A network for new and aspiring library professionals
Can you tell us a bit about your background? How did you first become involved in the library and information profession?
I was a Library Ambassador at high school and college and I have always loved reading from a very young age. I had no idea what I wanted to do when I left college so I worked in my local supermarket as a Florist and Customer Service Assistant – which I have to say I really enjoyed. But, I knew deep down that I wanted to work with young people so when a job for a Library Resources Assistant was advertised at my local FE College in 2008 I knew I had to apply. Luckily I got the job and it was working with books too which was a bonus! I stayed at Preston’s College until 2014 after becoming a Certified and Chartered Librarian and it was then that I knew I wanted a new challenge, to work in a different sector and so became a School Librarian.
Currently you are a Learning Resources Centre Manager at Saint Wilfrid’s C of E Academy. Can you describe your current role and the specific skills you use?
I have been at Saint Wilfrid’s CofE Academy since 2014 and what a journey it has been. My role varies from day-to-day but mainly my role is to encourage reading for pleasure throughout the whole Academy, to support students with their reading and manage the day-to-today running of the library. Having patience is key, especially working with teenagers every day and because my role is so varied I have to be very organised. I run two book clubs and the Excelsior Awards so accommodating time to also read these books alongside the students can be quite challenging. We have issued 8500 books already this academic year and returning 90+ books every day. The LRC is a very vibrant and busy place which can accommodate 180 students during break and lunchtimes. I have a wonderful team of ten Student Librarians who help me a lot! I couldn’t do half the things that I do without their help. I have held numerous events to help promote reading for pleasure including author events, poetry events, Harry Potter Book nights, World Book Day events and Murder Mystery Evenings. It is really important that I show the students that reading is fun! I am also a member of CILIP, SLG and the SLA and I am currently Vice-Chair and Secretary for the SLA Lancashire branch.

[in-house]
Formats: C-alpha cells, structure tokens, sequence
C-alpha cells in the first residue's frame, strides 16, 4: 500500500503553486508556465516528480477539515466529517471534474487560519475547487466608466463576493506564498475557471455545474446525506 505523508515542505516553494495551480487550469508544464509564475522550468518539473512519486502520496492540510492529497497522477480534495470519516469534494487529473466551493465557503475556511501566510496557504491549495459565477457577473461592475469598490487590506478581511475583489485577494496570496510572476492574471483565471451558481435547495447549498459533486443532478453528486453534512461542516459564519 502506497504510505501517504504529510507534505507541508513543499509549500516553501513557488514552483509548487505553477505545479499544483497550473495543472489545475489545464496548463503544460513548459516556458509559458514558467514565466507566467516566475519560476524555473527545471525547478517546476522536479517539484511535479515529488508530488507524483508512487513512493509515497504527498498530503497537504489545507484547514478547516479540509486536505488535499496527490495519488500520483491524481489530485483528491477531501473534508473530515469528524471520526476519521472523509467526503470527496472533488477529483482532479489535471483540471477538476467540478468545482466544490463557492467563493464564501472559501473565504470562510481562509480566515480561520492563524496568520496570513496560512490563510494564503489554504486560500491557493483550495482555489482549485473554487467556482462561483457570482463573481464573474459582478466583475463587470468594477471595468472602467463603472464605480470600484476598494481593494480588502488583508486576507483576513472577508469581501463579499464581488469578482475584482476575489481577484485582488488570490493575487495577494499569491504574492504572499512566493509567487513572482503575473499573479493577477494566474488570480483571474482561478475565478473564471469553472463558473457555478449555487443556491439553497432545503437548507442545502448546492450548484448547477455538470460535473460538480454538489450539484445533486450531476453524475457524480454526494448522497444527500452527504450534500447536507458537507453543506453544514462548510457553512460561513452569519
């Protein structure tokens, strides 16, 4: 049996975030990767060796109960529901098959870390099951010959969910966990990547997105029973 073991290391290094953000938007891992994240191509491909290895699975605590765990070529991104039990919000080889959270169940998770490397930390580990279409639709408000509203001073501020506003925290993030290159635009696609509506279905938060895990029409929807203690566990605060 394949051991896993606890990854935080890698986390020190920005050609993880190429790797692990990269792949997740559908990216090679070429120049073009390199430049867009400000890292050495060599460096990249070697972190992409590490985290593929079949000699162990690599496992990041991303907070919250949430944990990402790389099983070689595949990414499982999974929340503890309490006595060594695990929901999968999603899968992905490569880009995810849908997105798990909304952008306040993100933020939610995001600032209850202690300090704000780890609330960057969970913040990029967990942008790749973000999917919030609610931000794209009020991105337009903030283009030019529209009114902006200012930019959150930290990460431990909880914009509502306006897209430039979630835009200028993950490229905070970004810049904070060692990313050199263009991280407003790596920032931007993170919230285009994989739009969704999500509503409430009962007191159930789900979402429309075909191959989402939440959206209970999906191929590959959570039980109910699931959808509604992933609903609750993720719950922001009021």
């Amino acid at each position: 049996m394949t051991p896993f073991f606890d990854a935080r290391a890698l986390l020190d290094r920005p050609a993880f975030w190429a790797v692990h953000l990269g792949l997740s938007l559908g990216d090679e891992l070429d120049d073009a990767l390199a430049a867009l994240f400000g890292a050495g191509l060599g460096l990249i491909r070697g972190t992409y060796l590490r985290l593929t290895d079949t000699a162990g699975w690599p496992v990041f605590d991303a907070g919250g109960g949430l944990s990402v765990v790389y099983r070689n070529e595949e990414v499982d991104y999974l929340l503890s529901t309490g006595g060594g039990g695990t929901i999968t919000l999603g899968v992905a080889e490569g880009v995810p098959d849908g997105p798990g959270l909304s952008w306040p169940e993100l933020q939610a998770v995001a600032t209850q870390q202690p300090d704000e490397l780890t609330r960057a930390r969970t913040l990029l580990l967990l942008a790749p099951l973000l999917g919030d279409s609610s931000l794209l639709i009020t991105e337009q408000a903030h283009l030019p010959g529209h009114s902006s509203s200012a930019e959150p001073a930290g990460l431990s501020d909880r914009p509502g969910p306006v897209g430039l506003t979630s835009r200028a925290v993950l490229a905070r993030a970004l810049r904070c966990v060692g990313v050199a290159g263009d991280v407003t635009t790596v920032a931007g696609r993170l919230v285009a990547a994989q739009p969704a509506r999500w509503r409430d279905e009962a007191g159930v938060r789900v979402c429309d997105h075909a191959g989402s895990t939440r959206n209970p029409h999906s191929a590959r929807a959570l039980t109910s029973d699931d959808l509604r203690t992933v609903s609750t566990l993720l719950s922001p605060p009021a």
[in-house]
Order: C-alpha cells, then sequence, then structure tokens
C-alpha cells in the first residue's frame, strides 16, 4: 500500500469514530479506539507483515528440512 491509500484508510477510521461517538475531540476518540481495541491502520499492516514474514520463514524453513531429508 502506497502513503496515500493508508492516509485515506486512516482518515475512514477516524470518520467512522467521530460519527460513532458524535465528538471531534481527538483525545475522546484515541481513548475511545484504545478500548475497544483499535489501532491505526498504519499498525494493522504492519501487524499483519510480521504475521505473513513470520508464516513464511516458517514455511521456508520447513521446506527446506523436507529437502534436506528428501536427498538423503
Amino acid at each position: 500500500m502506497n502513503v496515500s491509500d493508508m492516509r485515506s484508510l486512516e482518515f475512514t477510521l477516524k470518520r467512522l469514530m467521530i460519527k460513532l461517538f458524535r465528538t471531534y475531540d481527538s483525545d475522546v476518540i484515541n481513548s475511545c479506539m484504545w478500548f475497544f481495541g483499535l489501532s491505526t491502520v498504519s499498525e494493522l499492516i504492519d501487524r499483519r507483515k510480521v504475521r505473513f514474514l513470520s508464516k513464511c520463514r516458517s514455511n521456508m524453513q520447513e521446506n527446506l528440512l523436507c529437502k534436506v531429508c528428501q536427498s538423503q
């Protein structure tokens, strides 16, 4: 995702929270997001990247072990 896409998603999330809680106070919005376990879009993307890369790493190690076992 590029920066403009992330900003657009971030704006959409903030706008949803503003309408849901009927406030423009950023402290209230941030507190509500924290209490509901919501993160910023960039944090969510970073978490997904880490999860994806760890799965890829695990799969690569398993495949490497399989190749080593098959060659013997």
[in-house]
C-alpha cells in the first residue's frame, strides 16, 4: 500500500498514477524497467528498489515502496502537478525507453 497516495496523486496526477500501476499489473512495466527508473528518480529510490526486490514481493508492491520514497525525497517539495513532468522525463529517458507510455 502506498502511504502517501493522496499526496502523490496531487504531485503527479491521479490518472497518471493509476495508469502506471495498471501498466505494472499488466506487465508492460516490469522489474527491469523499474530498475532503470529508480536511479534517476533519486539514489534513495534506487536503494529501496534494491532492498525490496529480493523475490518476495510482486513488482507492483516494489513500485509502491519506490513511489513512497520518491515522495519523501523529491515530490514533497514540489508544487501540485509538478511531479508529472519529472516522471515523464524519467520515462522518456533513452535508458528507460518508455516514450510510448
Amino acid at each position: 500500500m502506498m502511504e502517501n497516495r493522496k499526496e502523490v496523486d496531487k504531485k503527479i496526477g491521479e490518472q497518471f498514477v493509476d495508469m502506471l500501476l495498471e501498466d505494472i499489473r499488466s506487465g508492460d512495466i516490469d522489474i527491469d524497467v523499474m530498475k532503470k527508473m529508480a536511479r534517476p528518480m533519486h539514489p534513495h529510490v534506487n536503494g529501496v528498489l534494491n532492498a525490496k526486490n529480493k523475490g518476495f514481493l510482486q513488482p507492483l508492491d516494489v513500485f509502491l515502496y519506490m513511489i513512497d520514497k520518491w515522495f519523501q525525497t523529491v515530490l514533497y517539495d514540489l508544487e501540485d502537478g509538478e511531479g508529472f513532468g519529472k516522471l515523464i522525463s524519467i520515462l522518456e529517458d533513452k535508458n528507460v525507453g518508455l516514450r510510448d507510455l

You won SLA’s School Librarian of the Year 2018. Can you tell us more about the award?
I was nominated for SLA School Librarian of the Year 2018 by my line manager. She submitted a nomination form to the SLYA judges explaining about my personal qualities, recent projects, and how I have showed innovation, promotion and transformation of the library. After the longlist was considered and announced I had to produce no more than six sides of A4 of supporting evidence. This could be made up of lesson plans, action plans, objectives, policies etc. Two of the SLYA judges visited the Academy in June 2018 and they wanted to meet with staff, students, my line manager, parents and they also observed me conducting my guided reading group as well as my Excelsior Award group which was a lot of fun as they were more than willing to also get involved. They met for lunch with my Student Librarians and Book Club members and it was a very rewarding day, especially as in July I found out I had made the Honorary Shortlist. When I returned back to work after the summer holidays I was asked to produce a five minute video about the LRC which would be shown at the awards ceremony which took place in October 2018 at Browns in Covent Garden, London. The Awards day was just fabulous. Meeting the other four shortlists including a librarian from Delhi was just amazing and I was over the moon to be able to share this day with my line manager, other librarians, ex-librarians, and members of the SLA, suppliers and authors! It will always be a day that stays with me. I urge more school librarians to be nominated as it is a great experience to be a part of.